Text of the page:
American spending habits have taken a clear direction.
Among the many changes arising from the pandemic, one of the most noticeable was a change in American spending habits.
A survey released in March 2021 by Pew Research shows that Americans have increasingly chosen to put away what extra money they have rather than invest. It spreads across all income levels, with a 32% increase of wealthier Americans saving more, 17% more for those at lower incomes, and an overall increase of 23%. Studies show that the total may amount to $1.8 trillion, and is expected to increase to $2.5 trillion by the summer.1
What’s the bottom line here? Wealthier Americans already tend to put away cash, and it’s not unusual for that to increase during difficult times (the same thing happened in 2009, leading into the so-called “Great Recession”). The problem is that money sitting on the sidelines isn’t moving through the economy. This has many potential results for the American economy, including diminishing growth and further economic inequality.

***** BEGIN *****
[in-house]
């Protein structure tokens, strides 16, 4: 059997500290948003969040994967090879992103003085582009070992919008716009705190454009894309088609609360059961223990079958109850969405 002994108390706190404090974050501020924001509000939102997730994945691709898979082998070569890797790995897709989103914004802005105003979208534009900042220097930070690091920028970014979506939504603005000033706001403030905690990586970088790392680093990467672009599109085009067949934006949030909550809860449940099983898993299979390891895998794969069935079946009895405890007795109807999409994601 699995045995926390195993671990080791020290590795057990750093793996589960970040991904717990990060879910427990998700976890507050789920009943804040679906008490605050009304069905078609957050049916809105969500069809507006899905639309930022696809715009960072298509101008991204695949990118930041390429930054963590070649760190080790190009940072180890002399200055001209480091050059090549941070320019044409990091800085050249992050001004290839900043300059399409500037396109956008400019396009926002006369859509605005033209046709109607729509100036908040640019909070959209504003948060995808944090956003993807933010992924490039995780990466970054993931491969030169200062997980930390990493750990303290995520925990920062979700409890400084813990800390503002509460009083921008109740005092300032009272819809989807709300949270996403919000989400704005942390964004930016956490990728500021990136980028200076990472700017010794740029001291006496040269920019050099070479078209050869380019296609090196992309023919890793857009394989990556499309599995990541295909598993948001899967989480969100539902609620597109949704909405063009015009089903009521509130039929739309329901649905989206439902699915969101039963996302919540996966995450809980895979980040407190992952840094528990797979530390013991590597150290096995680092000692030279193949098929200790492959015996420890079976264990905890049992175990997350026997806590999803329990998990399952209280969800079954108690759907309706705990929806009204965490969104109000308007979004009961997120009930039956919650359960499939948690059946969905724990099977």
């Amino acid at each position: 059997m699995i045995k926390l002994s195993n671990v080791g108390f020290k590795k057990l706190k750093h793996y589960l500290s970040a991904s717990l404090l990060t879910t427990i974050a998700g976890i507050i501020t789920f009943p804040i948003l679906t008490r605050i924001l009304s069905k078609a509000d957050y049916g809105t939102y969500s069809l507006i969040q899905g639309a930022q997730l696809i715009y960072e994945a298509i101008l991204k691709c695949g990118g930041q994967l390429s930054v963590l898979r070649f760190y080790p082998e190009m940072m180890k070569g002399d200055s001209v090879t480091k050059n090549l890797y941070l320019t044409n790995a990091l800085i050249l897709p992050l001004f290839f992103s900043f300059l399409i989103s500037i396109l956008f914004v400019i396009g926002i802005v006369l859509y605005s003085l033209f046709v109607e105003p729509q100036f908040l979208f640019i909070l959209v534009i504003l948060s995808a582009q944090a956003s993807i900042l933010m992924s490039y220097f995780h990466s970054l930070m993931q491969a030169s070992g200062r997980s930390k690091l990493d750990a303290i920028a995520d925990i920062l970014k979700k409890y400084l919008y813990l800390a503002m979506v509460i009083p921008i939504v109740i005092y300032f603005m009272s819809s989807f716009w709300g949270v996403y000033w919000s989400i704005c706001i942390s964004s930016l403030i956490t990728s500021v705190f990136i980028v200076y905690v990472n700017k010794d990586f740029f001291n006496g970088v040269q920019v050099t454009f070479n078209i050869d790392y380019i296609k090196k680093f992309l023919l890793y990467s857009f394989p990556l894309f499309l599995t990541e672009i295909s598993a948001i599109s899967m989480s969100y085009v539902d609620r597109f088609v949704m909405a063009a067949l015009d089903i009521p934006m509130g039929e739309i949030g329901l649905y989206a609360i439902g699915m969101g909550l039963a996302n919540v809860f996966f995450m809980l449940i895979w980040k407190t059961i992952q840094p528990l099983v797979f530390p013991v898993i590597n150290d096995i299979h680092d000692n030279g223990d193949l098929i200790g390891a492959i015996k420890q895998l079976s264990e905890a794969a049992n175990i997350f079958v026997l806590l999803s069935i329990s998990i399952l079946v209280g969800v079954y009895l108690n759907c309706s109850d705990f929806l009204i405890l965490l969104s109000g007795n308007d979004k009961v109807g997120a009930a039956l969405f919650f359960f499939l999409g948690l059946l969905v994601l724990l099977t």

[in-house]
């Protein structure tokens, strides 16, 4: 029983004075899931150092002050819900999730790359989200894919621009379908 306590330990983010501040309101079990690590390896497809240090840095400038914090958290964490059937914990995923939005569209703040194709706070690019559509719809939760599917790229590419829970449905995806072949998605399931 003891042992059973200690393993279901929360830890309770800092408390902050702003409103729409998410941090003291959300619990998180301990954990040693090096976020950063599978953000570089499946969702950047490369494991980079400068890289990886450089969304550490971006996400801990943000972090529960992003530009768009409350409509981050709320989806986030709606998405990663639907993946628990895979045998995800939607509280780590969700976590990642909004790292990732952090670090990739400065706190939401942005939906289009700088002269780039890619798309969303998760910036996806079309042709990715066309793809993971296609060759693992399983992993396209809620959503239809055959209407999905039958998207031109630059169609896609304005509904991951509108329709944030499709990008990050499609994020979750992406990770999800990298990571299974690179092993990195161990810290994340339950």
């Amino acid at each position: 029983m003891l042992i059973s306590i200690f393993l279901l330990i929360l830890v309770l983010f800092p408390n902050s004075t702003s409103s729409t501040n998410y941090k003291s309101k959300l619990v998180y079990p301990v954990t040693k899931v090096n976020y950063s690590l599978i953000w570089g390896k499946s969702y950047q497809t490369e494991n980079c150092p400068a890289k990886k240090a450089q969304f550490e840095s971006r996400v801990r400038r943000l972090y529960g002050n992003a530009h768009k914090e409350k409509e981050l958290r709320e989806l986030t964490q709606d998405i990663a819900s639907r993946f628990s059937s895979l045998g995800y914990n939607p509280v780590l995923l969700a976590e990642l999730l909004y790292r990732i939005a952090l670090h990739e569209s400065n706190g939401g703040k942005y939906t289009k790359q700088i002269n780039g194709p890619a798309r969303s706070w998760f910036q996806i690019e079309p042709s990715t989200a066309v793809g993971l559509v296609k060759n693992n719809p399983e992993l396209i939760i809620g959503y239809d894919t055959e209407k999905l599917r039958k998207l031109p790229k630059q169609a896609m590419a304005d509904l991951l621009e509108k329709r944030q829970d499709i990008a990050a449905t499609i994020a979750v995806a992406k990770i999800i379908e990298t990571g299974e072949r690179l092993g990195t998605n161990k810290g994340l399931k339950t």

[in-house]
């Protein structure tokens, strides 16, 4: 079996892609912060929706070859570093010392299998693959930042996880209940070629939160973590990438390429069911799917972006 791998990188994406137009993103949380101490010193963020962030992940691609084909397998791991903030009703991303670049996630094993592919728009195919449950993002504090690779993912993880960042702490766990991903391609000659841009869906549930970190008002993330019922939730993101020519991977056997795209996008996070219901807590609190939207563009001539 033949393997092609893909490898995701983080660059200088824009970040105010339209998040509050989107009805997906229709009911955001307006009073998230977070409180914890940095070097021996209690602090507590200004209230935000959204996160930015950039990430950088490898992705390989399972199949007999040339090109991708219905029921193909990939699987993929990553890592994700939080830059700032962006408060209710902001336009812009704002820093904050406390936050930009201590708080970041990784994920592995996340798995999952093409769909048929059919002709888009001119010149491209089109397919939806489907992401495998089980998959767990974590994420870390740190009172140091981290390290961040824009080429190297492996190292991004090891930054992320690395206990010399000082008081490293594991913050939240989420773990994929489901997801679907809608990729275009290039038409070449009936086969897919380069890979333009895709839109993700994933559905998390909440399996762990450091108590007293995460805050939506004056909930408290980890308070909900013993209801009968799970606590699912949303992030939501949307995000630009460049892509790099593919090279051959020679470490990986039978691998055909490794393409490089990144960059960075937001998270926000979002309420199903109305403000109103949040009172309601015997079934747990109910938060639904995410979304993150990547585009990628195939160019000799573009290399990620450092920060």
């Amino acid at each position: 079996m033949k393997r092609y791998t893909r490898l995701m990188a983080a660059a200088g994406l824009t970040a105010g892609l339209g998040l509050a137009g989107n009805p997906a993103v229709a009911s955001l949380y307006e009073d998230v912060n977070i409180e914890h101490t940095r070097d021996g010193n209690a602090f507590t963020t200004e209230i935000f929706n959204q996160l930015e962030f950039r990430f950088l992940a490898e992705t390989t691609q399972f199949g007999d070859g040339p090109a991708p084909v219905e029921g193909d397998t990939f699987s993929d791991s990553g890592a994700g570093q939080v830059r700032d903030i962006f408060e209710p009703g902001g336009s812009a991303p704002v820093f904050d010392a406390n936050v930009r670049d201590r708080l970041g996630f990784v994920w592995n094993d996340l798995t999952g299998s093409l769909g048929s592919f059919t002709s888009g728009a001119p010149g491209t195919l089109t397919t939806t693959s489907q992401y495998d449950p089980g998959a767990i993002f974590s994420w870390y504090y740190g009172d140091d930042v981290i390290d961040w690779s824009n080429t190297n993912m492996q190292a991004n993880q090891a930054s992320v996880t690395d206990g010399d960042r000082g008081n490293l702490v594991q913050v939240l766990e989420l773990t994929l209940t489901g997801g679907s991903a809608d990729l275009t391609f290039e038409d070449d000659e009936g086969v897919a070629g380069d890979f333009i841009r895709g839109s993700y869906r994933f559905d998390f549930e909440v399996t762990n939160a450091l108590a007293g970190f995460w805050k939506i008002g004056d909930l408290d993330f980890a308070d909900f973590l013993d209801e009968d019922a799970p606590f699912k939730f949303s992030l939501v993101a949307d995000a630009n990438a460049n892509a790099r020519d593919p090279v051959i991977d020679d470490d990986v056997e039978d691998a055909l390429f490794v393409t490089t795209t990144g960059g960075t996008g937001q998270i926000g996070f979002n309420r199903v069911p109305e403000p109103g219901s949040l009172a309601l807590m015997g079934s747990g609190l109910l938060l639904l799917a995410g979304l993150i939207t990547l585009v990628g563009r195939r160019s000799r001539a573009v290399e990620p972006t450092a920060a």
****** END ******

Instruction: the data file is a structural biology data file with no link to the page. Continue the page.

In a country where Americans are getting stimulus checks and extended unemployment benefits, the message between the lines seems to be “please spend money.” While it’s a perfectly normal instinct to sock away extra money when you have it, there are cumulative effects for the economy if not enough money gets invested.
Now may be the time to talk with a qualified financial advisor about what to do with the money you’ve put away.
Investment advisory services are offered through BCJ Capital Management, LLC., an SEC Registered Investment Adviser. Information presented is for educational purposes only. It should not be considered specific investment advice, does not take into consideration your specific situation, and does not intend to make an offer or solicitation for the sale or purchase of any securities or investment strategies. Investments involve risk and are not guaranteed. Be sure to consult with a qualified financial adviser and/or tax professional before implementing any strategy discussed herein.
1. Axios.com, March 15, 2021
BCJ FG 21-38